The American Academy of Pediatric Dentistry recommends scheduling an initial exam after your baby’s first tooth erupts or no later than your infant’s FIRST birthday

Schedule the appointment at a time of day when he or she is well rested and most likely to cooperate. Let your child know the dentist will use special tools to keep his teeth healthy. Avoid sharing any negative words or experiences with your child.

Routine dental cleanings are essential for preventive care. In general, we recommend cleanings TWICE a year for all pediatric patients in our care. Some children need more frequent dental visits because of increased risk of tooth decay, unusual growth patterns, or poor oral hygiene. Your pediatric dentist will inform you of the best appointment schedule specific for your child.

Yes, most insurance companies cover dental sealants under preventative care, but coverage may vary. Some companies only cover sealants on specific teeth and have age limitations. Talk to your pediatric dentist and your insurance company about the exact cost of sealants and coverage as every plan is different.

Sometimes, but your pediatric dentist will check sealants at your child’s regular visits and let you know if a sealant needs to be reapplied or repaired. We guarantee our sealants for two years and will replace at no charge within the three years if reapplication is needed.

Absolutely! Sealants only provide one layer of protection. The best way to protect your child’s teeth is to practice good home hygiene. Make sure your child is brushing, flossing and rinsing with a fluoride mouthwash. If they are unable to swish and spit, dip their toothbrush in the mouth rinse and brush onto the teeth. Avoid eating or drinking after brushing. Schedule dental cleanings every 6 months and offer your child healthy snacks and a balanced, nutritious diet.

Pediatric dentists are particularly careful to minimize the exposure of child patients to radiation. With contemporary safeguards, like lead aprons, digital X-rays, thyroid collars, the amount of radiation received in a dental X-ray is extremely low. In fact, X-rays represent a far smaller risk than undetected and untreated dental problems.

X-rays are recommended only when necessary to evaluate and monitor your child’s oral health. The frequency of X-rays is prescribed by your pediatric dentist and based on your child’s individual needs. We follow the American Academy of Pediatric Dentistry’s guidelines based on your child’s caries risk assessment when taking cavity detecting X-rays at your child’s hygiene appointment.

Using small amounts of fluoride on a routine basis can help prevent tooth decay. You may be aware that fluoride is found in low levels in most sources of community drinking water. A fluorine compound (usually sodium fluoride, sodium fluorosilicate, or fluorosilicic acid) is added to drinking water, which dissociates to release the F- ion. Stable fluorides are also found in fluoridated toothpaste and mouthwash. Our staff will ask about your child’s fluoride use and determine if their use is optimal to prevent cavities. We will customize fluoride treatments based on your child’s specific needs.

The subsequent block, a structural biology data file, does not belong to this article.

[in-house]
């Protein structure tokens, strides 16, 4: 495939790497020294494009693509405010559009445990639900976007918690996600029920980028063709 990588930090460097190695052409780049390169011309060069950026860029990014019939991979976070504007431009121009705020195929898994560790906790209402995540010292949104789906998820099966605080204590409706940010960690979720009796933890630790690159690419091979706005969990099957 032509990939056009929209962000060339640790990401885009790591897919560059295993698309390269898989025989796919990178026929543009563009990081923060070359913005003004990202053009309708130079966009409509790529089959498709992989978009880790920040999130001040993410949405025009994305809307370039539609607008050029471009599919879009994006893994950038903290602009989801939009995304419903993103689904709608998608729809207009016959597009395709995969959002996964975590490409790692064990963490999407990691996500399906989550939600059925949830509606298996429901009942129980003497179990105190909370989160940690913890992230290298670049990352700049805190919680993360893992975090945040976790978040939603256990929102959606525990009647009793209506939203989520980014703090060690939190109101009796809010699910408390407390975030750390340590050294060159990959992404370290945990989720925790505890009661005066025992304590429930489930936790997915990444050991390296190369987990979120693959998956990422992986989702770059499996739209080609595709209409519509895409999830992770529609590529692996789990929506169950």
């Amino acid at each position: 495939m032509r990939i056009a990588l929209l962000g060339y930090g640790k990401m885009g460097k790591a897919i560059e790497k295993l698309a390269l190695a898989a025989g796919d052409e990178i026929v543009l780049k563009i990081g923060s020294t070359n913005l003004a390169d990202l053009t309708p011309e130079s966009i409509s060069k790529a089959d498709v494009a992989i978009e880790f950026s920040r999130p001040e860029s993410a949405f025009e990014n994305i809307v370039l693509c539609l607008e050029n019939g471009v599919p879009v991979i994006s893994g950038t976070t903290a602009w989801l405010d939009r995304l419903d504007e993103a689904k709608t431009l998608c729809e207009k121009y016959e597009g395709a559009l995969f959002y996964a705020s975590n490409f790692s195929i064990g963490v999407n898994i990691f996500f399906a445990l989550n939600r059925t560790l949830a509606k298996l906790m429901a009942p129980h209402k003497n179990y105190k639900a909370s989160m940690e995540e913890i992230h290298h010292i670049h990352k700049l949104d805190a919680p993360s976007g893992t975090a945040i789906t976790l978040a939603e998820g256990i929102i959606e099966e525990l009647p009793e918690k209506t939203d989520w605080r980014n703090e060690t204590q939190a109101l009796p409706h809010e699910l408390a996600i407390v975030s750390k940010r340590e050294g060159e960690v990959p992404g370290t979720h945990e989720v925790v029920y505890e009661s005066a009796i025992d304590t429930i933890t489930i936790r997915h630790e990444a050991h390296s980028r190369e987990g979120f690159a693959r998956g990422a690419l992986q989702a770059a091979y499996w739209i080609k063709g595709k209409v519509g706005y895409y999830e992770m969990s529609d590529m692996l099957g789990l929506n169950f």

Fluoride inhibits loss of minerals from tooth enamel and encourages strengthening the weakened areas of the tooth. Fluoride also affects bacteria that causes cavities, discouraging acid attacks that break down the tooth. The risk of decay is reduced even more when a fluoride is combined with a healthy diet and good oral hygiene.

Using fluoride for the prevention and control of tooth decay is proven to both safe and effective. The research supporting the use of fluoride in the prevention of cavities is strong and well supported by the AAPD and Dental schools around the world. Nevertheless, all products containing fluoride should be stored out of the reach of young children and monitored by the parent or guardian during use. Like with most things, fluoride is only dangerous when used or consumed in extreme and excessive amounts.

Topical fluoride is a preventative agent applied to tooth enamel surface. Fluoride varnish is brushed or “painted” on the tooth enamel by the pediatric dentist or dental hygienist. Your child will be able to eat or drink, avoiding crunchy food items and hot beverages, after the varnish treatment is applied. Brushing and flossing should be avoided for 4-6 hours after the fluoride treatment to achieve the maximum benefit.